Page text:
Heavy rain is forecast to wash through New York City today as severe thunderstorms and gusting winds push across the mid-Atlantic, snarling air traffic.
More than 14.9 million people are in the predicted path of today’s most severe weather, according to the U.S. Storm Prediction Center in Norman, Oklahoma. The storms will grow from a system that roared through the Midwest yesterday, touching off tornadoes, knocking power out to thousands and grounding hundreds of flights.
The Washington area will probably get the worst of it, while New York, at the fringe, may simply have heavy rain, said Tom Kines, a forecaster with AccuWeather Inc.
“D.C. stands a better chance of seeing something severe than New York City,” Kines said by telephone from State College, Pennsylvania.
As of 4:15 p.m. New York time, more than 760 flights had been canceled, with the Northeast and mid-Atlantic hardest hit, according to FlightAware, a Houston-based tracking service. US Airways Group Inc. (LCC) canceled 159, while AMR Corp.’s American Airlines and American Eagle Airlines grounded 60 and United Continental Holdings Inc. scrubbed 50, spokesmen said. Southwest Airlines Co. (LUV) reported “lengthy delays” in Baltimore, and expected flights at Norfolk, Virginia, and Atlanta to be affected later today.
Flights bound for airports in New York, Washington, Philadelphia, Baltimore and Newark, New Jersey, were being held or delayed at their points of origin, and outbound flights were being held long as 90 minutes, FlightAware said.
An area from southern New Jersey through eastern Virginia has a 45 percent chance of being raked with high winds and 30 percent chance of bearing the brunt of damaging hail storms. A tornado was confirmed near Laurel, Maryland, at 4:06 p.m., the National Weather Service said.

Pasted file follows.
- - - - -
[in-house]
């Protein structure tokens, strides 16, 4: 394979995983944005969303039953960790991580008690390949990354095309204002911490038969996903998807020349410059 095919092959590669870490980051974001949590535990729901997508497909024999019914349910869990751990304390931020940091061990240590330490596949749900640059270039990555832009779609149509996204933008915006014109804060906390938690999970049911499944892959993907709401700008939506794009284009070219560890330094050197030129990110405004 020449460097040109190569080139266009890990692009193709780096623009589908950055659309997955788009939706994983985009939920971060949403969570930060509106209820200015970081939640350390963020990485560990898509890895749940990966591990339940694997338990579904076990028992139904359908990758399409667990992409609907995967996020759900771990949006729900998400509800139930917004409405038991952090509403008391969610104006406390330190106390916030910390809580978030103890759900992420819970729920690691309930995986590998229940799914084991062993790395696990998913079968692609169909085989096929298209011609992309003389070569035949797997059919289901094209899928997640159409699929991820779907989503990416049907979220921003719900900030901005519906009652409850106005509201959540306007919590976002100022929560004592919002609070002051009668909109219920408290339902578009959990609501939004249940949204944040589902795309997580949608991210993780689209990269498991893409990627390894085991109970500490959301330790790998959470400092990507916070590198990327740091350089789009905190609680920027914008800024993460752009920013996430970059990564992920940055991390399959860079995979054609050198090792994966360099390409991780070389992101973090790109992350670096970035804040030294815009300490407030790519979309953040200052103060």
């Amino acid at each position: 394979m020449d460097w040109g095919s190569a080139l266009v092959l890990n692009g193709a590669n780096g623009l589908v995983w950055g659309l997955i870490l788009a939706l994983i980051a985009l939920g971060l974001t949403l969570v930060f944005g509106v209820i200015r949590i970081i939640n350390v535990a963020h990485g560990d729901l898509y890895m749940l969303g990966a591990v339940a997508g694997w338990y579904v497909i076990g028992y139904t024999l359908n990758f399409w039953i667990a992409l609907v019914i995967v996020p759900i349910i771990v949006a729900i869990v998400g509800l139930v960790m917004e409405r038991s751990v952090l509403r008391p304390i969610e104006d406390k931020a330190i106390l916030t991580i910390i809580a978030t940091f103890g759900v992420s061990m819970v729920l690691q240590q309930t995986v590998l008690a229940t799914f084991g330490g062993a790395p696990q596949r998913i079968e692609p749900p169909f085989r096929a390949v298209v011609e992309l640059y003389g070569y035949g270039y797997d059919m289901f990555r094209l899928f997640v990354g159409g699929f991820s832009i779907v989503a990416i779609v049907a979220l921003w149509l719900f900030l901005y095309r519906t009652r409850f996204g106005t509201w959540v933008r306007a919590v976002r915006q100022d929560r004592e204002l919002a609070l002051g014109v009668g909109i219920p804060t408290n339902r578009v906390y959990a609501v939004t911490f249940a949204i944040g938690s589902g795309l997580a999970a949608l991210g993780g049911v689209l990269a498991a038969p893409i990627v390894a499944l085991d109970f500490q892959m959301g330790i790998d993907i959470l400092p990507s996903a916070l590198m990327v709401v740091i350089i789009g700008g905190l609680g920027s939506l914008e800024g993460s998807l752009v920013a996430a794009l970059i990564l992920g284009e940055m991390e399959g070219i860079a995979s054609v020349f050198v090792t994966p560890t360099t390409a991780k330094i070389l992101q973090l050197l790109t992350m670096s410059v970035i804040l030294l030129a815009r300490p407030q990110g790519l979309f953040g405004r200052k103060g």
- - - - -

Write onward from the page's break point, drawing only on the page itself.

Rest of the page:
Flood watches and warnings reach south from Massachusetts to Virginia, while severe thunderstorm watches and warnings have been posted across West Virginia and Kentucky, according to the weather service.
“Those have some punch to them right now and I think as the afternoon wears on it will get worse,” Kines said of the thunderstorms. “We will have to worry about them in the I-95 corridor.”
A line of thunderstorms yesterday touched off tornadoes, knocked out power to thousands and grounded hundreds of flights across the Midwest.
Meteorologists had feared yesterday’s thunderstorms would coalesce into a derecho, characterized by winds of at least 58 miles (93 kilometers) per hour, creating a line of damage at least 240 miles long. A derecho swept through the Midwest into the mid-Atlantic a year ago, knocking out power to 5 million people from Chicago to Washington and killing 22, according to government data.
Kines said while a derecho probably didn’t form, there was a wide area of damage from the hail, tornadoes and wind gusts the storms produced.
“Those storms that came through overnight had some punch to them,” Kines said. “I think people hear the ‘derecho’ term and they think it is the world coming to an end, but other thunderstorms can be just as bad. Don’t get hung up on the name.”
Severe thunderstorms and the tornadoes that sometimes accompany them caused $15 billion in insured losses in 2012 and $25 billion in 2011, according to the Insurance Information Institute in New York.
From 1992 to 2011, thunderstorms and tornadoes accounted for the second-highest amount of catastrophic loss in the U.S., $130.2 billion, topped only by hurricanes and tropical storms with $161.3 billion, the institute said.
After the current round of rough weather passes by tomorrow, the weekend is expected to be sunny in the Northeast. Washington may have a high of 84 degrees Fahrenheit (29 Celsius) under clear skies in two days. New York is expected to have a high of 77 degrees and Boston should reach 79, according to the weather service.
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